As soon as I read the article Arbitration’s Fall From Grace in GC South, I knew I needed to pass it along to others. Insurance policies are often written with arbitration clauses that require coverage disputes between the insured and the insurer to be arbitrated. In seminars I have given, I often discuss the pros and cons of arbitrating a coverage dispute, and I try to emphasize that arbitration is not necessarily preferable to litigation. It depends on what you want to accomplish in the dispute resolution process, and variables related to how you think you should get to the result you are pursuing. Do you need certain types of discovery to win, types that are more readily available in the court system than under the rules of the American Arbitration Association? If so, then you want to avoid arbitration.
Another key question is whether you are aiming to prevail on summary judgment – the arbitration rules do not explicitly provide for such motion practice, and I have arbitrated cases in which substantial briefing and expense has gone into simply trying to convince the arbitration panel to hear summary judgment type motions.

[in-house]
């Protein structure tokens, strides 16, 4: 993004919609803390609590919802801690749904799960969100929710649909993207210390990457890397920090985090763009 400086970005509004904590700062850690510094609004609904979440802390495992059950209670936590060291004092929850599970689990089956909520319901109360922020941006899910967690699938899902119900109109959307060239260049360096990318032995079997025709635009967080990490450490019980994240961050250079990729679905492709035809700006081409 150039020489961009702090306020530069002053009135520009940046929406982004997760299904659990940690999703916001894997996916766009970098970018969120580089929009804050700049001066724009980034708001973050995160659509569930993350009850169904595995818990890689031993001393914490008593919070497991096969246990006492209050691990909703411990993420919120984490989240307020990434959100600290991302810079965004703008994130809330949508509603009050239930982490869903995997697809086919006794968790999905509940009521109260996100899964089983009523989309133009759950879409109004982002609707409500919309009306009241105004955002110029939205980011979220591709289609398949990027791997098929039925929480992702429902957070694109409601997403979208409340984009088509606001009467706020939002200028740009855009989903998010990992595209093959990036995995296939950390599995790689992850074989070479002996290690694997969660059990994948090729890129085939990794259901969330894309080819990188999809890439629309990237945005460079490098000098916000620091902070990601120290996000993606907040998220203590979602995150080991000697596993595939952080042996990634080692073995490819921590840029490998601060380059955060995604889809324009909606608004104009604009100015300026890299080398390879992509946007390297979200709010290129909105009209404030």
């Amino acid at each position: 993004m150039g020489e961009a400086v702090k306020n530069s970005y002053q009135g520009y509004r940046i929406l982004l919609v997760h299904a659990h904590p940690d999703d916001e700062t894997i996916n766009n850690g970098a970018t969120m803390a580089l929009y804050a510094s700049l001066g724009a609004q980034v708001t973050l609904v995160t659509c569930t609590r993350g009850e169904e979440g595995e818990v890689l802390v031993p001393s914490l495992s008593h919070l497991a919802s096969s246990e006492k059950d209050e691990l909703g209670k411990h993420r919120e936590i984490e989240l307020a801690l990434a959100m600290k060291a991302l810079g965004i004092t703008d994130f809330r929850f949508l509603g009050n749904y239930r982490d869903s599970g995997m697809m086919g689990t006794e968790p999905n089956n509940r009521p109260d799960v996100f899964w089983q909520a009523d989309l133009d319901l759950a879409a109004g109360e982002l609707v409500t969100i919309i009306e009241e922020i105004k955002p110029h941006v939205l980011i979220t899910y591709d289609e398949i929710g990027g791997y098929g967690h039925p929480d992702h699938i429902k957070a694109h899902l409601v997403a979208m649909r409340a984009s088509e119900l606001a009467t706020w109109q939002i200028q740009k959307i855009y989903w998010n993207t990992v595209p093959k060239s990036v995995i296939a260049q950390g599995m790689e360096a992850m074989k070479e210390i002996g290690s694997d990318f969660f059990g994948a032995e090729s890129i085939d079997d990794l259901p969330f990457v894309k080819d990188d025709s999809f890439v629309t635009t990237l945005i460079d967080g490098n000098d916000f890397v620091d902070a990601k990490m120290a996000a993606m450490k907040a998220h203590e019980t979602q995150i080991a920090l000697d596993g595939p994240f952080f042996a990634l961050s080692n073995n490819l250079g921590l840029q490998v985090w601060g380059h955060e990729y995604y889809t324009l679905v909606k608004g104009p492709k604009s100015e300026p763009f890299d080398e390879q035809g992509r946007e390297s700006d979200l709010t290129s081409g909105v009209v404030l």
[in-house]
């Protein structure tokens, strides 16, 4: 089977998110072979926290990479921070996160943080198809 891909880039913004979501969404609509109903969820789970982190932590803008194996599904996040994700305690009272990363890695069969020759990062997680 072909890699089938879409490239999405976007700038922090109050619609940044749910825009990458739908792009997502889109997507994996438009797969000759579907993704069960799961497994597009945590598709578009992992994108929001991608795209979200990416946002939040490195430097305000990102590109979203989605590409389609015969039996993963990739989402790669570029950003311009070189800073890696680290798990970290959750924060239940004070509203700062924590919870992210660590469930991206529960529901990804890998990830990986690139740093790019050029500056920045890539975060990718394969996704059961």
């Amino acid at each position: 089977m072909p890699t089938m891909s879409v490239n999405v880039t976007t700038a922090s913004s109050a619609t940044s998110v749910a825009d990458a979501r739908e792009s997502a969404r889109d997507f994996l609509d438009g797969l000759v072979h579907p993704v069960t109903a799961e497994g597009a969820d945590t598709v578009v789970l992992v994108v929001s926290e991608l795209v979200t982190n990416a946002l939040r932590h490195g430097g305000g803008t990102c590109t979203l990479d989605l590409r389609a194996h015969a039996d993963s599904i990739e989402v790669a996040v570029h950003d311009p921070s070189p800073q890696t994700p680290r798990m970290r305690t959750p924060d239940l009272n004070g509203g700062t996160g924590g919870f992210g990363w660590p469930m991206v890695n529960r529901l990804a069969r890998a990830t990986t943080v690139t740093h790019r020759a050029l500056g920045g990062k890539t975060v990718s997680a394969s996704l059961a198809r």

Another key consideration is the legal strength of your case. Is the body of law in the circuit that the case would be litigated in if the matter were not arbitrated favorable to you? If so, I often advise clients to avoid arbitration. Why? Because if the law is in your favor but an arbitration panel misapplies it, you have no right of appeal; if a trial court misapplies it and you lose at that level as a result, you can have it overturned on appeal. Thus, if you should win on the law, you shouldn’t willingly go to arbitration, if you can avoid it.
I have won more commercial arbitrations than I have lost, but whichever end of the stick I have ended up on, one fact has remained consistent: for any even mildly complicated case, arbitration can be an unwieldy beast.
All these problems and more are discussed in wonderful detail in the article. In my own experience, the article is right on the money, both with regard to the pros, and the cons, of arbitrating disputes.